President Joe Biden’s proclamation on June as Black Music Appreciation Month, issued just a few weeks ago, succinctly summarized the richness and strength of our cultural contribution, and its need to be recognized. He also set out an agenda that pushes the nation to accomplish that: “We must rededicate ourselves to rooting out systemic racism from every part of our society, and work together to advance racial justice and equity.” But what does rededication entail?
Recorded music is one of America’s most remarkable intellectual global contributions, and at its core, American music is Black music. From blues, gospel, jazz, country and rhythm and blues, to house, rock-and-roll and hip-hop, Black artists are the frequent inventors, cornerstone and backbone of musical genres and the recording industry. Despite this objective fact, Black people in the recording industry – artists, producers, songwriters, managers and executives – are more likely to receive less, ask for less, be remembered less and be credited far less than their white counterparts.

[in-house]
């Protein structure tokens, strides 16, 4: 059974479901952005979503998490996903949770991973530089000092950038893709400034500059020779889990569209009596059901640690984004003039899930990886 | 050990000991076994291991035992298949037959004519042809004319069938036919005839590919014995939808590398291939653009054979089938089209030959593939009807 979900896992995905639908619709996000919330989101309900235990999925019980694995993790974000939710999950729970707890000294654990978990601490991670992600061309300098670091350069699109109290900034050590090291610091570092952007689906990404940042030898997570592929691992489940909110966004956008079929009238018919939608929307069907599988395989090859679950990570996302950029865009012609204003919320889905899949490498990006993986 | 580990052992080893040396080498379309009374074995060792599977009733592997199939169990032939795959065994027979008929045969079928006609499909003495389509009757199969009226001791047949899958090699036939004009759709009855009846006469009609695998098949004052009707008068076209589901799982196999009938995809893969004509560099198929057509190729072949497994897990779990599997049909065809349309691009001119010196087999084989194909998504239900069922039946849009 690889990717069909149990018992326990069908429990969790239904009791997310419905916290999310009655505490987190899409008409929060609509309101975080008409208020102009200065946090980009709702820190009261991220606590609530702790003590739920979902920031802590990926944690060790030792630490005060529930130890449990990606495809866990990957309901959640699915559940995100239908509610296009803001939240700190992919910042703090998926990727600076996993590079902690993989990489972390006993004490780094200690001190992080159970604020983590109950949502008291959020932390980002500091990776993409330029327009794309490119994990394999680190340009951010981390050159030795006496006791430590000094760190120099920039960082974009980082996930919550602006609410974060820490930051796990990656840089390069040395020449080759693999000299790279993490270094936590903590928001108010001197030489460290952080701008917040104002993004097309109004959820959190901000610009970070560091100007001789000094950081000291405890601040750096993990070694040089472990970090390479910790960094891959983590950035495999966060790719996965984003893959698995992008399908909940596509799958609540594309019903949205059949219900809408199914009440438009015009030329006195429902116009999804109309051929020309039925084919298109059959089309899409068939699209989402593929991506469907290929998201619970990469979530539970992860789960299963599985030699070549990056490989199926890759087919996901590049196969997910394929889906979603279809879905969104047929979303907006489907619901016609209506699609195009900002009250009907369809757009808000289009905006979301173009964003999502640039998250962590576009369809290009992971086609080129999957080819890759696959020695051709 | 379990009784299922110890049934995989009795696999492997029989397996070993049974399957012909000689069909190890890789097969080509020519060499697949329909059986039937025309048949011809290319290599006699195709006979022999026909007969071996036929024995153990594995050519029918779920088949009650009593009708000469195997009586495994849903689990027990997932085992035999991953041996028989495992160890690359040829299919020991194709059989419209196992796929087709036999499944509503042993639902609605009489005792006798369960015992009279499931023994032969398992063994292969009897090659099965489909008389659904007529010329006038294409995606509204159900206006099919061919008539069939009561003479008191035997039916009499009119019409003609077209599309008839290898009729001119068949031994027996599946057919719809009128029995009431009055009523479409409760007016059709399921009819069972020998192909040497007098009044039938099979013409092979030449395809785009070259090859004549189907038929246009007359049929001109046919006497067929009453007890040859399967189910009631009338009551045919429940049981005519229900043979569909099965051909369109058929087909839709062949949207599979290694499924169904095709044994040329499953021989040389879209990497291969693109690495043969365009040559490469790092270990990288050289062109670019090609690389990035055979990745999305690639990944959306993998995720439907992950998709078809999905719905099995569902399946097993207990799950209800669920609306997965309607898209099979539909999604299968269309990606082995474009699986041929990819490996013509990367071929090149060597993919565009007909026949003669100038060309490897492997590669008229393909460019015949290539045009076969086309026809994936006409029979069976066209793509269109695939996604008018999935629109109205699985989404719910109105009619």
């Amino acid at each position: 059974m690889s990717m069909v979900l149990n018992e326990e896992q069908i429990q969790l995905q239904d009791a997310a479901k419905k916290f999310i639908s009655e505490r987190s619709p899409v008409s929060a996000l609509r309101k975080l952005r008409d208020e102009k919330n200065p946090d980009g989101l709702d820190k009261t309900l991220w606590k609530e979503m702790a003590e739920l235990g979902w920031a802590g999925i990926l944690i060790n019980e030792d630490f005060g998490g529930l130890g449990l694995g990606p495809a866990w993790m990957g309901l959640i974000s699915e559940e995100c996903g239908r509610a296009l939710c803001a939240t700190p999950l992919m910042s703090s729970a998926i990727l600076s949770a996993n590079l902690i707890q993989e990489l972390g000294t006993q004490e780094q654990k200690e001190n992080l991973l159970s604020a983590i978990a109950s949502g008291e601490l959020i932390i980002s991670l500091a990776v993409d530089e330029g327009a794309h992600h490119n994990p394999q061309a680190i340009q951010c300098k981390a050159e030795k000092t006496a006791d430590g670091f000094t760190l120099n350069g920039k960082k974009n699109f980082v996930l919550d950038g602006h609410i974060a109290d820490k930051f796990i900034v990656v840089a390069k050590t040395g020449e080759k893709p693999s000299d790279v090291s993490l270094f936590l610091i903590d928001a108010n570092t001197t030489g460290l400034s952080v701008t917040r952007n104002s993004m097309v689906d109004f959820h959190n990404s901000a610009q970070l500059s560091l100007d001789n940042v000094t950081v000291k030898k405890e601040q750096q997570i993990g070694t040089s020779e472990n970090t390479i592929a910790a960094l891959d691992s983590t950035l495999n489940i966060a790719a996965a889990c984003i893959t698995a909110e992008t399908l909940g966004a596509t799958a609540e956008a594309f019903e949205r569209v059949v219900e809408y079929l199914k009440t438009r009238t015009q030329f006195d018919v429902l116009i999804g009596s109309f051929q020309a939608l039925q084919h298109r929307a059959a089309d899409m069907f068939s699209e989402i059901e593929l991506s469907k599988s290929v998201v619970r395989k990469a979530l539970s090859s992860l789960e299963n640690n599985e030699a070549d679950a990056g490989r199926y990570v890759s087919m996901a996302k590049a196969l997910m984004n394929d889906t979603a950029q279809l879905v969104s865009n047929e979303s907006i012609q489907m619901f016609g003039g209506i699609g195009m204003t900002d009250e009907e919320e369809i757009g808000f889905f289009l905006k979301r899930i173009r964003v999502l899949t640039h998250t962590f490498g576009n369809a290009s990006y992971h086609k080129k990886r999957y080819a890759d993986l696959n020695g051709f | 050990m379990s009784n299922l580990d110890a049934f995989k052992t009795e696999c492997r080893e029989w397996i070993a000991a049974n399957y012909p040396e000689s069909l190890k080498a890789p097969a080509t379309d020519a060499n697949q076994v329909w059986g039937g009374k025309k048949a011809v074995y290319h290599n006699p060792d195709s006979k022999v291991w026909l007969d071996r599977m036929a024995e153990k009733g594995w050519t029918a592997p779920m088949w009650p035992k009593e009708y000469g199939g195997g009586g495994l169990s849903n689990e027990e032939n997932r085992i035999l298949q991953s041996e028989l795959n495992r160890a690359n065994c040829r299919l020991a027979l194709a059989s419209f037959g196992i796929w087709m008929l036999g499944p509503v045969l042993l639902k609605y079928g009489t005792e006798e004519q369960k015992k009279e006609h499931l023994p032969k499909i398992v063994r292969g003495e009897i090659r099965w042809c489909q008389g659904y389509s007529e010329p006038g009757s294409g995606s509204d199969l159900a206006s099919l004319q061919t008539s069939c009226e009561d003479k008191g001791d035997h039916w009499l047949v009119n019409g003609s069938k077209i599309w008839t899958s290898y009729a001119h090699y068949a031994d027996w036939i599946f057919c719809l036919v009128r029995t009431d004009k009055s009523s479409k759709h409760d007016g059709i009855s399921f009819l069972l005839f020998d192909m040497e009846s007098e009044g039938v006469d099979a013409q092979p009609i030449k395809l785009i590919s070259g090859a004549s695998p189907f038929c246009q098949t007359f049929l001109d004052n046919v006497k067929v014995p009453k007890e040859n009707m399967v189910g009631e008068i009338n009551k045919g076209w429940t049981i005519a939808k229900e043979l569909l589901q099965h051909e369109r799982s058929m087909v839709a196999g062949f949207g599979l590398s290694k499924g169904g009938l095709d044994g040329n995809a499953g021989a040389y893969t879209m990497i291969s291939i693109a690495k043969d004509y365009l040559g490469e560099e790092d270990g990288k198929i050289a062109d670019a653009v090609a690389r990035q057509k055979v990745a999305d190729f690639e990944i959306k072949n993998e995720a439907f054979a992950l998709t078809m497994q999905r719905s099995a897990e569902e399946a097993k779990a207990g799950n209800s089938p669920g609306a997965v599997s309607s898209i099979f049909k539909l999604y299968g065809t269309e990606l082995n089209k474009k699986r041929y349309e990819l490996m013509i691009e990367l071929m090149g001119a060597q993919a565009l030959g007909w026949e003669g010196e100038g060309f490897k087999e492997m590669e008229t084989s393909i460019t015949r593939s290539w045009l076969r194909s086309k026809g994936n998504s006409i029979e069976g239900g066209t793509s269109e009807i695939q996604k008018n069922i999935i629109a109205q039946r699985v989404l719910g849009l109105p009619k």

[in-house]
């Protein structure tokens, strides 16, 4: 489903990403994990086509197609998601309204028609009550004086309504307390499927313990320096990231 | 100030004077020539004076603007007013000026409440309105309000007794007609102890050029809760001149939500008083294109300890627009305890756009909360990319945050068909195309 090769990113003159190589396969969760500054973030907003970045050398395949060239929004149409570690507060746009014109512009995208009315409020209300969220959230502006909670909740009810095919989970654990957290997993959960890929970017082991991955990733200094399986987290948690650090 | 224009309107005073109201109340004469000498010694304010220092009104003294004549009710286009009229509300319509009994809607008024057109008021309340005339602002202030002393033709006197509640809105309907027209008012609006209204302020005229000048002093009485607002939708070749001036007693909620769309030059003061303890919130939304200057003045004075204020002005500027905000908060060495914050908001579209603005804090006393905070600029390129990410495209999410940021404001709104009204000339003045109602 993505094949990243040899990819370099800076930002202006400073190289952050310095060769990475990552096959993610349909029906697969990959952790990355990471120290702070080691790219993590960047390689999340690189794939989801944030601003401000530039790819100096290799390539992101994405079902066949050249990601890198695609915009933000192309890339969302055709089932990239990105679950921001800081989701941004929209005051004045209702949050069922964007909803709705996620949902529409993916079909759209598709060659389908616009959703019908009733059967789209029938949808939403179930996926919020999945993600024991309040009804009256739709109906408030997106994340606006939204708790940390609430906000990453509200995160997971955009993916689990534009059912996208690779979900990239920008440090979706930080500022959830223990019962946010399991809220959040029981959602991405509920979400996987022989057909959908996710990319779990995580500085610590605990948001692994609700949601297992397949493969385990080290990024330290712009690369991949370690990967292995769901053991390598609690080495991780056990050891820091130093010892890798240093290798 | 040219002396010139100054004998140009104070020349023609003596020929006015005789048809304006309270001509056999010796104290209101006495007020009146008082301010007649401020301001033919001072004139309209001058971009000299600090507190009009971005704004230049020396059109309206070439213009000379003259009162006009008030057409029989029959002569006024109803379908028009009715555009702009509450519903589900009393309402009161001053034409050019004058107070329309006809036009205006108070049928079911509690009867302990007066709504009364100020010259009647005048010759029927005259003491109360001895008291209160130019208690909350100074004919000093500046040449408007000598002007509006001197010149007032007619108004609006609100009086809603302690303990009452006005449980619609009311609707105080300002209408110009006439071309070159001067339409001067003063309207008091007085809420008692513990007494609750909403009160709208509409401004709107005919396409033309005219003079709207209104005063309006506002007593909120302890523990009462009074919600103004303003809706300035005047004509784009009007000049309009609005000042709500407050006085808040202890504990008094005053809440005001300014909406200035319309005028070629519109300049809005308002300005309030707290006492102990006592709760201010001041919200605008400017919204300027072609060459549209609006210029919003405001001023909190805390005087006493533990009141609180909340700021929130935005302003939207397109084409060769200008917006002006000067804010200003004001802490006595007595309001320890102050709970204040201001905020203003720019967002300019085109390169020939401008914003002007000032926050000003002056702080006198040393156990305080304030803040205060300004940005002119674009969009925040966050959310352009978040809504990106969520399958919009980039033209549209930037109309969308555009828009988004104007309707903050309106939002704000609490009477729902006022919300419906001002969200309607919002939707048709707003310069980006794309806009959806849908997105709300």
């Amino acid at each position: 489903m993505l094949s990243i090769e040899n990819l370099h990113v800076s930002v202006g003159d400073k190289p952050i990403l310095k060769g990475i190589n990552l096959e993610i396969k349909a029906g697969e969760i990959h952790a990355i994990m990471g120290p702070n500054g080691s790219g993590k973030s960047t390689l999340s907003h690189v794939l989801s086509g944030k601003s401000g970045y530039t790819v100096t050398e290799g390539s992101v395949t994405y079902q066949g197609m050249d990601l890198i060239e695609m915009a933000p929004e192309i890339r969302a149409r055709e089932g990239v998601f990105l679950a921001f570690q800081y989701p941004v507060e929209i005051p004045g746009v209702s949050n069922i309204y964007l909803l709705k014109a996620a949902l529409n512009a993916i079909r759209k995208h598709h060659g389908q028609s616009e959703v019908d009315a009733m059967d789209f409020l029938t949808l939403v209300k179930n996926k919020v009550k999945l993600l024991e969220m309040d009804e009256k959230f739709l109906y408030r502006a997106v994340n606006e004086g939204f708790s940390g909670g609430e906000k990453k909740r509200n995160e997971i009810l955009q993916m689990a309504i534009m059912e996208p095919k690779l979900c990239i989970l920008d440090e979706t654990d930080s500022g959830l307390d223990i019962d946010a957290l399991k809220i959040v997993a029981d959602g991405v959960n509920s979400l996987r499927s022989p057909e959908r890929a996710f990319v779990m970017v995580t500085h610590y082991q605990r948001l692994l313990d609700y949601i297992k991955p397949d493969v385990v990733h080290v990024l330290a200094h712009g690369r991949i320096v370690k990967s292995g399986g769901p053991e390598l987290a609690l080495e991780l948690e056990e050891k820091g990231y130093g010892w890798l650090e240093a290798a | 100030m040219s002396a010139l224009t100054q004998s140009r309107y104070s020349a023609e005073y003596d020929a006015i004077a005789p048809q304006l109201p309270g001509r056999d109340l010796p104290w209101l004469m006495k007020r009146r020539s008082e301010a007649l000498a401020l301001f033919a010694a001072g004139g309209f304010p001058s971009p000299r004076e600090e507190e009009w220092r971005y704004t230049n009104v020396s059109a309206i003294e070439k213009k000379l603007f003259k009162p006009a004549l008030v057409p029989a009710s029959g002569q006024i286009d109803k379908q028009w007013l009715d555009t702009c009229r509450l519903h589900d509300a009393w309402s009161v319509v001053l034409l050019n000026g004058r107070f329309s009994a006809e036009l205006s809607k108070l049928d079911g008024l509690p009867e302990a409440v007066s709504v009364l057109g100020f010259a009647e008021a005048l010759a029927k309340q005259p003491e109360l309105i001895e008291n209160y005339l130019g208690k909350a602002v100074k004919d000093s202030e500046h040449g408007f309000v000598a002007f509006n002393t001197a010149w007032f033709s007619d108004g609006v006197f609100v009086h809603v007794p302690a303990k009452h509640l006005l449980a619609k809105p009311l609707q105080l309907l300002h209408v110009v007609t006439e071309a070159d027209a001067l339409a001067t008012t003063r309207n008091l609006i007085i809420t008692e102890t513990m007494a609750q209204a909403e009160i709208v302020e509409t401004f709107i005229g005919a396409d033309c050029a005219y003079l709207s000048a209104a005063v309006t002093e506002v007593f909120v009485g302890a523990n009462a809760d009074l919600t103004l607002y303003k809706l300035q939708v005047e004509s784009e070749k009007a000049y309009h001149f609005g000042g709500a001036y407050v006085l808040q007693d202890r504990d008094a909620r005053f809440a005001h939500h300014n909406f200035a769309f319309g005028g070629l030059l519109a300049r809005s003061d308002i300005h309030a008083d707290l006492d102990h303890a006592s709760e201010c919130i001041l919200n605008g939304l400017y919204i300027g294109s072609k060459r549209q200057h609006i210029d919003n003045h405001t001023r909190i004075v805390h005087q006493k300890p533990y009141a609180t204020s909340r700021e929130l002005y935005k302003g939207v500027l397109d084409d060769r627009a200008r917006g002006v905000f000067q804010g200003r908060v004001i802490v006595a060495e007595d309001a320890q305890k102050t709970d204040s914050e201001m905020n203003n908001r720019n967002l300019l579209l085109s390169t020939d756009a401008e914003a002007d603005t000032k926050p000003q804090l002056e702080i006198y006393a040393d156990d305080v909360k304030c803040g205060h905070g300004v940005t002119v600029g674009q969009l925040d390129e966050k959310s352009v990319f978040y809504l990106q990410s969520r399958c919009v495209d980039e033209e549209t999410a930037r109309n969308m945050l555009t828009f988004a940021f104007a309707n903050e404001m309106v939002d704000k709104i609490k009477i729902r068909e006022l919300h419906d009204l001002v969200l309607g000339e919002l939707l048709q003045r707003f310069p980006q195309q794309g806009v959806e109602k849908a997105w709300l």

The slavery mindset is alive and well in the profession. Black artists have historically been cheated and denied ownership of their masters, voices, copyrights and trademarks, often through bad contracts that took advantage of a lack of financial literacy.